Our first trip to Swedish Lapland!
We spent 7 days in the a small area of the Swedish Lapland called Norsjö; the small town famous for playing a part in the Stieg Larsson, ‘The Girl with the Dragon Tattoo’.
The town is so remote, it takes two flights to reach from the UK, and then an hours drive from Skelleftea airport to reach! A perfect and idyllic location to run a creative retreat out in the middle of nowhere.
We were told that the population of Norsjö was 2,000, but we’re pretty sure that we only came across up to 100 people altogether!
Activities that we did included lots of hiking through snow covered forests, and by frozen lakes. We also visited a husky kennel, rode Icelandic horses and met a hunter who showed us around a recreation of an authentic stone age village in Svansele.
The area is abundant with opportunities for hiking and walking. There are signposted trails and also large lakes where we parked by the side of the road and explored. A recommended place to visit would be the nature reserve in Vajsjön. We went during the winter, so most birds have all migrated to warmer climes, but if you come during the summer, we have a feeling that it’s a stunning place to hike.
Husky Kennel Visit –
We were treated to a visit to Marie and Arnaulds husky kennel in Svansele. As it was November and the snow hadn’t fallen heavily enough yet (it did the day we flew out!), the huskies are all resting up awaiting the arrival of winter. We were introduced to most of the dogs and got a chance to learn about how the pack works and the hierarchies are involved.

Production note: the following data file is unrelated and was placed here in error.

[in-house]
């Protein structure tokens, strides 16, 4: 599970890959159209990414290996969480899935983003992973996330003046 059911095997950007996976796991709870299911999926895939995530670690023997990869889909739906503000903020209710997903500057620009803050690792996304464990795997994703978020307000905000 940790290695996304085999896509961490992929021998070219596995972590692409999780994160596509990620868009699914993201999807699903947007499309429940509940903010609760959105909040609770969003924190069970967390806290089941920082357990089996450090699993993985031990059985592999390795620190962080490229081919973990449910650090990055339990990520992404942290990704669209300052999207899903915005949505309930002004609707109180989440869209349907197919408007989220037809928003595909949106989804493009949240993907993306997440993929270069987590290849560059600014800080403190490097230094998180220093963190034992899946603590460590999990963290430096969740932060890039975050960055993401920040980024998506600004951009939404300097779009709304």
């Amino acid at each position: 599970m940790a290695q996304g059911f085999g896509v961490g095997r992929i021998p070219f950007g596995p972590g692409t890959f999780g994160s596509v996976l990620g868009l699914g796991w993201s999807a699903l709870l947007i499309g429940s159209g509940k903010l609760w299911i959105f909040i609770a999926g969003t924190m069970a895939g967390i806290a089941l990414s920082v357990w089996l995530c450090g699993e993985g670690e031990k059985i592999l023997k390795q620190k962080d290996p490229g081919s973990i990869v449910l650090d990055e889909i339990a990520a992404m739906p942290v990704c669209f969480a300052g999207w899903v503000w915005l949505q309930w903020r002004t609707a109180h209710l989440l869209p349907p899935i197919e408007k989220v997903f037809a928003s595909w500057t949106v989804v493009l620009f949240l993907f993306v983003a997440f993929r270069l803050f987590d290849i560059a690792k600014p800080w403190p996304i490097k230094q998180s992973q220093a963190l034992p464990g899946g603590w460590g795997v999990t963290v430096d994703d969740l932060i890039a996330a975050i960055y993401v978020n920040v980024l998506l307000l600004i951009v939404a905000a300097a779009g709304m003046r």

Horse riding –
We had an amazing time with Flo and Micheal who showed us around their farm and introduced us to their group of beautiful Icelandic horses. Our group split into two; one that took a slightly easier route of have a guided ride through the large paddock area, the other having a longer hour lasting an hour through the forest. They were an incredibly helpful couple with tons of local knowledge.
MoosePeople Village – This was one of the first excursions that we did after arriving in Sweden. We met the great Thor Bjorn (what a name!) who runs the Svansele Wilderness Centre. He shared a great many tales of his younger days and how he built the centre. We also got to learn about how the early stone age native sami people might have built traps in the ground in order to hunt game (mostly moose and elk) in the area.